Regarding String type equivalence comparison in Java


In the programming language "Java", "==" is supported as a comparison operator for equality, but when used when comparing ** reference types ** that are not ** primitive types ** such as String types It will be an unexpected processing result. The bottom line is that you should not use the equality operator "==" when comparing whether the values of ** reference types are equal. ** **

In this article, I'll write about why you shouldn't use equality operators when doing String type comparisons, and what happens if you do. However, this time the article focuses only on the String type, but this is also a general reference type.

Basic knowledge

Primitive type (basic data type)

Primitive types are types that represent the data itself and have no behavior for manipulating the data. You cannot assign null to a primitive type.

For example, there are the following types.

Reference type

Unlike primitive types, reference types require the use of the new operator to create and assign instances (entities) to objects, and each type has its own type-specific behavior. You can assign null to the reference type.

For example, there are the following types. In addition, the manufacturer can define the types and processes required to process the application other than the following.

By the way, if you were studying a language that uses pointers, you probably already know it. For those who say "** Reference **" in the first place, it is recommended because it is described in detail in the following article.

Main subject

What happens when you compare String types with equality operators

First, consider the output result by looking at the following processing.

public final class TestEquals {
	public static void main(String[] args) {
		final String sequence1 = "test";
		final String newSequence = new String("test");

		System.out.println("Comparison with equality operator 1:");
		System.out.println(sequence1 == newSequence);

Now, what is the result of comparing the same string "test" with the equality operator? At first glance, the same character strings are compared, so the comparison result is likely to be true. ** However, in the above case, the comparison result will always be false. ** **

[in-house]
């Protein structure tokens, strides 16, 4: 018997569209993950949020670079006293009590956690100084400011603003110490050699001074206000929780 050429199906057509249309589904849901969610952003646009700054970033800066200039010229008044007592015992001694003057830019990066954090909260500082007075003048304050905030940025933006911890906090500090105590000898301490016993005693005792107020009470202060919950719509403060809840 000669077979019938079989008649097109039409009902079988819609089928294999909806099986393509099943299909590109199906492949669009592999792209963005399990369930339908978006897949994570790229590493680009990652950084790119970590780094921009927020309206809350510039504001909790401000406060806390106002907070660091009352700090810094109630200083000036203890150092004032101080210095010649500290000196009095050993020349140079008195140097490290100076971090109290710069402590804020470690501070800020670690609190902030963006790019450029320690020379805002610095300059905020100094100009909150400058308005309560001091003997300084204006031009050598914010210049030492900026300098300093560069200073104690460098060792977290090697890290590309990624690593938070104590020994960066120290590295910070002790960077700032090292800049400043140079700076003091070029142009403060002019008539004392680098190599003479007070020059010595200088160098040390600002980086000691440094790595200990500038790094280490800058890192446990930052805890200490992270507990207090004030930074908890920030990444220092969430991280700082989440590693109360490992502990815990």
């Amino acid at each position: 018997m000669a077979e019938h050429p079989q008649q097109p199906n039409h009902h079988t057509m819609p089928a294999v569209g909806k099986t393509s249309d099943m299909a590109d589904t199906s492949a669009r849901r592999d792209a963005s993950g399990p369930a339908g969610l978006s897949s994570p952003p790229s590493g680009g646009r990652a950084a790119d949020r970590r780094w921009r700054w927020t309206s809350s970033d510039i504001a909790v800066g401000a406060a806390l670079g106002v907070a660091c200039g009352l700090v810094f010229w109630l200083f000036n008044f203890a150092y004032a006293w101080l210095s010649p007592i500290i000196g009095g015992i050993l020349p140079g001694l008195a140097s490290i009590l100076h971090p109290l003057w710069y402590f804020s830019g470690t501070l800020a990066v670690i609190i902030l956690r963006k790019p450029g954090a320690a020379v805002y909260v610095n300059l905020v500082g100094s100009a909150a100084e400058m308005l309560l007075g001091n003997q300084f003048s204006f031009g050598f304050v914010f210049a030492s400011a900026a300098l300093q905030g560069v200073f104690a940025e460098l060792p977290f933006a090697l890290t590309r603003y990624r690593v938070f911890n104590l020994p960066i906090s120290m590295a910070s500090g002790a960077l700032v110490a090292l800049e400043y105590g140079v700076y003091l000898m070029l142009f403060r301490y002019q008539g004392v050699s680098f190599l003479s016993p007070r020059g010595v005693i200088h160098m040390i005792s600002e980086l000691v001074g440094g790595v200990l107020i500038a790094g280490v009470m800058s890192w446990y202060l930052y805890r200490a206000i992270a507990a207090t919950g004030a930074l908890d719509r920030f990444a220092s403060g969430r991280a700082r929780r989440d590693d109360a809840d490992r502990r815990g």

Why do you get this result? This is because the comparison with the equality operator "==" determines ** whether the data is stored at the same address in memory **.

It's a technical story, so I won't go into details here, but it's important to ask what memory is. However, in this article, I will only introduce some recommended articles. If you can afford to study, you may want to take a look.

** Java heap memory management mechanism **

** Memory as seen by the program **

In other words, in the above case, the variable "sequence1" and the variable "newSequence" are stored in different areas in the memory, so if you compare with the equality operator, false will be returned.


Basically, the above understanding is sufficient for the equality operator, In some cases, please check them as well.

public final class TestEquals {
	public static void main(String[] args) {
		final String sequence1 = "test";
		final String sequence2 = "test";

		System.out.println("Comparison with equality operator 2:");
		System.out.println(sequence1 == sequence2);

The difference from the first example is that the variable "newSequence" was initialized using the new operator, but the string "test" is simply assigned to the variable "sequence2". What will happen to the processing result in the above cases? Is it false? ** No, in the above case it will be judged as true. ** **